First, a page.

It doesn’t take an experienced designer to say what’s wrong with this overused Internet photo:
The text is viciously close to the logo.
Ah, much better now. But if the owner is a trained therapist, we have another problem. It goes by…
a process of adjusting the spacing between characters in a proportional font, usually to achieve a visually pleasing result.
What Is Kerning
The more the text becomes a point of focus, the more our eyes perceive small imperfections in it. And one of the most common imperfections often lies in the space between letters, or font kerning.
The key word here is “perceive”. If you were to simply set an equal size of a blank space between all letters in the word, that wouldn’t do the trick. See for yourself:
Now if we apply kerning, your type will be perceived as more balanced and legible, even though the space between letters, geometrically speaking, is distributed unequally. In typography, it’s sometimes called horizontal rhythm.
Every font has a unique rhythm to it, and key factors to the rhythm are:
- letters—every letter has a unique visual footprint in the word
- elements—serifs, line weight, and line length can significantly alter the size of the same letter
- pairs—the interplay between two adjacent letters is unique to every font
There are 5 types of letters:
- Rectangular: M, H, N – have vertical elements on both sides
- Rounded: O
- Half-rounded: B, D
- Half-Opened: L, E, C, K, J
- Opened: X, T, W
If all the letters were rectangular, we could actually use the equal space approach:
However, as soon as combinations of different letter types come into play, we need to do some tweaking:
Typically, the space between rectangular characters will be the widest, while the characters with an open shape will require less of it.
There are countless elements in every typeface that make any letter unique. And they all have names! Descenders, hairlines, loops, serifs, terminals… The angle of the letter, the line weight etc.–everything can contribute to the way we perceive it.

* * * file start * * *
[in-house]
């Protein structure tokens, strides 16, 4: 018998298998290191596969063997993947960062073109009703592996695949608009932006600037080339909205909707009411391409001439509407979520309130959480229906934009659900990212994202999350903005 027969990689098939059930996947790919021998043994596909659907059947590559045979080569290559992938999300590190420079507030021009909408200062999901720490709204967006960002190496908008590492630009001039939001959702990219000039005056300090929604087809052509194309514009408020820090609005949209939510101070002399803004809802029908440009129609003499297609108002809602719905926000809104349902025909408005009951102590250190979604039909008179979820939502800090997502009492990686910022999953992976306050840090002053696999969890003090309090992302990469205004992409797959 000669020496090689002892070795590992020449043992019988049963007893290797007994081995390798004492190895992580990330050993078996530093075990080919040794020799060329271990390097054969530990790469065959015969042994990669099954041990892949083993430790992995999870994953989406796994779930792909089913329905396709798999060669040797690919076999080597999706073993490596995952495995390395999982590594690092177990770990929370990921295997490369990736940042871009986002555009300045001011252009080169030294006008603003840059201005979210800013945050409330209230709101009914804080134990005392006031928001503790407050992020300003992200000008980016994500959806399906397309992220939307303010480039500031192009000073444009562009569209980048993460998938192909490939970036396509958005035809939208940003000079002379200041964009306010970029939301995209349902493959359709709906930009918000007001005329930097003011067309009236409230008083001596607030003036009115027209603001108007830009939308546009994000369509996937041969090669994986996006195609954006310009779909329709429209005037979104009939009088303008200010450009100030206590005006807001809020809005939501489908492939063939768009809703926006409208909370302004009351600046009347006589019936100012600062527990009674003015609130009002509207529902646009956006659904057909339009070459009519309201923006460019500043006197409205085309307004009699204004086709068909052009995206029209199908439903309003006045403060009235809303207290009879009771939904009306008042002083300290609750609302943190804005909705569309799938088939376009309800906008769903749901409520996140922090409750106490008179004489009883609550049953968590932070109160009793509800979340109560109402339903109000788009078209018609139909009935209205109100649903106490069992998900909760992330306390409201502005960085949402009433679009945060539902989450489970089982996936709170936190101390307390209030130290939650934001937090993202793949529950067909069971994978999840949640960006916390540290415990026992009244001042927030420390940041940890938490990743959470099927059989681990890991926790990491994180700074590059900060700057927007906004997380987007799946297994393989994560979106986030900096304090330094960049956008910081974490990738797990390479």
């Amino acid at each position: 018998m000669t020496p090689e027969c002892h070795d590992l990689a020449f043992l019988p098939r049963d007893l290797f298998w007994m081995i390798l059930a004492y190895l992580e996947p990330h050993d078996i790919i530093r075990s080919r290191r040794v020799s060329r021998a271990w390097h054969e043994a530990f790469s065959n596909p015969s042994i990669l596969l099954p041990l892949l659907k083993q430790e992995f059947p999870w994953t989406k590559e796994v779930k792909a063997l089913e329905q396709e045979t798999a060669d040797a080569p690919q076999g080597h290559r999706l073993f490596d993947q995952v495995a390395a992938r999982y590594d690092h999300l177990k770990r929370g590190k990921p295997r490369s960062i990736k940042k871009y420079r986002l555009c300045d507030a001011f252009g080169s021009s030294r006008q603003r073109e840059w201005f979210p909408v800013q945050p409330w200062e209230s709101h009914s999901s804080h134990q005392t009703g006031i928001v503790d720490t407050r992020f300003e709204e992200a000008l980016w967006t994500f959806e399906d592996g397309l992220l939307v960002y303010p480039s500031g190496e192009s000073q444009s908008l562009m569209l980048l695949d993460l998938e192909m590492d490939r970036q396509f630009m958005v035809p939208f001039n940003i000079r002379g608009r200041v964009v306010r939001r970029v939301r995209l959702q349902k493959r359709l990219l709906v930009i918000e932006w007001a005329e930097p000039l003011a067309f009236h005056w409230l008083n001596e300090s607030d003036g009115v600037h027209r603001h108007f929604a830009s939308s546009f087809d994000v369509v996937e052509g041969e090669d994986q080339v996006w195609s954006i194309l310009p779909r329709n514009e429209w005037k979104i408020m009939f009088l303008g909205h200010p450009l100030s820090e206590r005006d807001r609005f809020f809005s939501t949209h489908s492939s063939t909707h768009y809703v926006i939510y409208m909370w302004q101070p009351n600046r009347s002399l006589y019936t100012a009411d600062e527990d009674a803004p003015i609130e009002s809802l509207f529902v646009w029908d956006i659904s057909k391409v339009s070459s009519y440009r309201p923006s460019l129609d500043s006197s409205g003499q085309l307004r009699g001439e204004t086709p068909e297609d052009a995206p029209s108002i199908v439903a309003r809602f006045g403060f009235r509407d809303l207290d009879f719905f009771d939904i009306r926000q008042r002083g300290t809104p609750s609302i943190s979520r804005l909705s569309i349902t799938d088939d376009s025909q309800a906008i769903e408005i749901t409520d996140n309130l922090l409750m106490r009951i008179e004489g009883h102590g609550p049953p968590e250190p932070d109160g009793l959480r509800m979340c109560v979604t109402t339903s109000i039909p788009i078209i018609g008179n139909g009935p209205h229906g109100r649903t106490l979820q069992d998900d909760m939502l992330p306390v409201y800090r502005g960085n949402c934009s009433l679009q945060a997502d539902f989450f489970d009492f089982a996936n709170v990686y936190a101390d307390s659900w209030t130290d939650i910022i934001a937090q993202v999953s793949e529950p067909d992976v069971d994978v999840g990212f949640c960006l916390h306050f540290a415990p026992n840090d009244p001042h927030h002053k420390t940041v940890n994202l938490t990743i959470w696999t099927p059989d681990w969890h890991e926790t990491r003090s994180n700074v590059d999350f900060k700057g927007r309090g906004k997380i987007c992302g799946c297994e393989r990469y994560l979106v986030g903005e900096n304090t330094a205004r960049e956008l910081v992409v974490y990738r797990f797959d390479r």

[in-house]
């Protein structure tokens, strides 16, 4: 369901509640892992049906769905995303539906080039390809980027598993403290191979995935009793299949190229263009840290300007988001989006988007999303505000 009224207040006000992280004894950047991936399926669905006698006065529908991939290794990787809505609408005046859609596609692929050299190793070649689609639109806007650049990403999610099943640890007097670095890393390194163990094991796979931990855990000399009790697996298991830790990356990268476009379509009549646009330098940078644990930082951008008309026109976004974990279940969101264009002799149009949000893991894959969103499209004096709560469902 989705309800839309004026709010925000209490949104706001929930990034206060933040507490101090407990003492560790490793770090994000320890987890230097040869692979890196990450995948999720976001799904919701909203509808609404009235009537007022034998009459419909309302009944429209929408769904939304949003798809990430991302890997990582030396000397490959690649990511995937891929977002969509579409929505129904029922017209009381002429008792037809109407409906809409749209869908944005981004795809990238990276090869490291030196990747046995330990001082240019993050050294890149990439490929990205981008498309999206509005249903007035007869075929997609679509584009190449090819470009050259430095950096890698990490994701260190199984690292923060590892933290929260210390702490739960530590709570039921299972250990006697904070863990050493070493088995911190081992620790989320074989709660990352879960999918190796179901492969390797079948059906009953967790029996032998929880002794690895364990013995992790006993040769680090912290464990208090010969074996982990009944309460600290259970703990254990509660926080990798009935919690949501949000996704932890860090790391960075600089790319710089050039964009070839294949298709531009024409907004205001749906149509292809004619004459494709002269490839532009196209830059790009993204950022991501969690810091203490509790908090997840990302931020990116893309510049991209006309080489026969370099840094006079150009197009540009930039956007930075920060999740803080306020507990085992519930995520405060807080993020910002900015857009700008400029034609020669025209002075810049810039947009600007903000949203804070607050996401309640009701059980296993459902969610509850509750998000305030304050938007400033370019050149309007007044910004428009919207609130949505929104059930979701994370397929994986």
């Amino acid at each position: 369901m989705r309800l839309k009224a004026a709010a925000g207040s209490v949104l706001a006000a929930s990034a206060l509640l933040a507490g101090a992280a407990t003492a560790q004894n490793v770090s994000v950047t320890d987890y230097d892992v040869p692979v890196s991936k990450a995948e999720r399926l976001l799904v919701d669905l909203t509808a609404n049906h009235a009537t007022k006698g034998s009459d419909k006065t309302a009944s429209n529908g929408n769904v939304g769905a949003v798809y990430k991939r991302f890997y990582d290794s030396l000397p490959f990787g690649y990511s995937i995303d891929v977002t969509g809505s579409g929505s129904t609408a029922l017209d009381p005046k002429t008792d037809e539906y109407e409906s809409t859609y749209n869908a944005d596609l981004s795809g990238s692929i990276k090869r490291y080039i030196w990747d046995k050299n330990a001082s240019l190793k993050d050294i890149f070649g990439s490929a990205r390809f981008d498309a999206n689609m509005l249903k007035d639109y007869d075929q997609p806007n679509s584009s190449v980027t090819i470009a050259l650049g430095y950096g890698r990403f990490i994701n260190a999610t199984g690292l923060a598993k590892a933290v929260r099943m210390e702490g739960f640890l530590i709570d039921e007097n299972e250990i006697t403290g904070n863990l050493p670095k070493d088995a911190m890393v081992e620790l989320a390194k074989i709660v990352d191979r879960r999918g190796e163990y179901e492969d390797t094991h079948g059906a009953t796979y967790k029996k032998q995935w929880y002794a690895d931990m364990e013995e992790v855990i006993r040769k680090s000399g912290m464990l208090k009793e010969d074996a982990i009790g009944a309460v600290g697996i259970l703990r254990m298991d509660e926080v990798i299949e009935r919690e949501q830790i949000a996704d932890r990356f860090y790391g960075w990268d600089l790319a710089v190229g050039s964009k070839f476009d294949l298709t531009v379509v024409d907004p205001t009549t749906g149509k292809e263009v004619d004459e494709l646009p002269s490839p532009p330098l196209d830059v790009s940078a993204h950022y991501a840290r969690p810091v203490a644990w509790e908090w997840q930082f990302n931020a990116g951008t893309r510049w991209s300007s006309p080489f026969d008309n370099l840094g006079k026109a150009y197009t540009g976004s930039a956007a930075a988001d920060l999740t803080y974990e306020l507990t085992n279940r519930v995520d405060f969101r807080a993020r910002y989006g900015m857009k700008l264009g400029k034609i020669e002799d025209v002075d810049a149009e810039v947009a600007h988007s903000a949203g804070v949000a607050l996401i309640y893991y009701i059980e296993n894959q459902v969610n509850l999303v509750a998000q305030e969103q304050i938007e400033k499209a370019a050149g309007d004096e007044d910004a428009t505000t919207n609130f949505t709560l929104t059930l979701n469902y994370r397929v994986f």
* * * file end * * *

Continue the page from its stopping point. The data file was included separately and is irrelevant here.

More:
Compare these two words in different fonts:
The dynamic between the first two characters “I” and “n” is completely different in both cases. Due to serifs and the overall angle, the letter “I” falls out in the former case. If we wanted to improve visual perception and readability we would have to bring it closer.
Essentially, every ready-to-use font is a set of thousands of letter combinations or kerning pairs. Font designers try to anticipate every pair possible, and most of the time, that’s enough. For web fonts and word editors… However, certain pairs are always troublesome in almost every font, especially in larger sizes. Which means you almost always are going to have problems with those:
How To Kern
There is so much geometry that goes into kerning, but we’ll leave that to font designers. In this article, we’ll use a simple kerning technique: trios.
This is the word we’re going to kern:
Step 1. Let’s find the most complex pair of letters and adjust the spacing between them:
The space between two characters should not be too wide that they fall apart and not too narrow that they glue.
The kerning of this pair will determine the rest of the horizontal rhythm. Being one of the complex ones, it usually will have the least space between the two letters compared to the other pairs.
Step 2. Now we add another character adjacent to our base AT pair. Let’s take “I”
Step 3. Let’s again form the next trio of characters, two of which we’ve already kerned.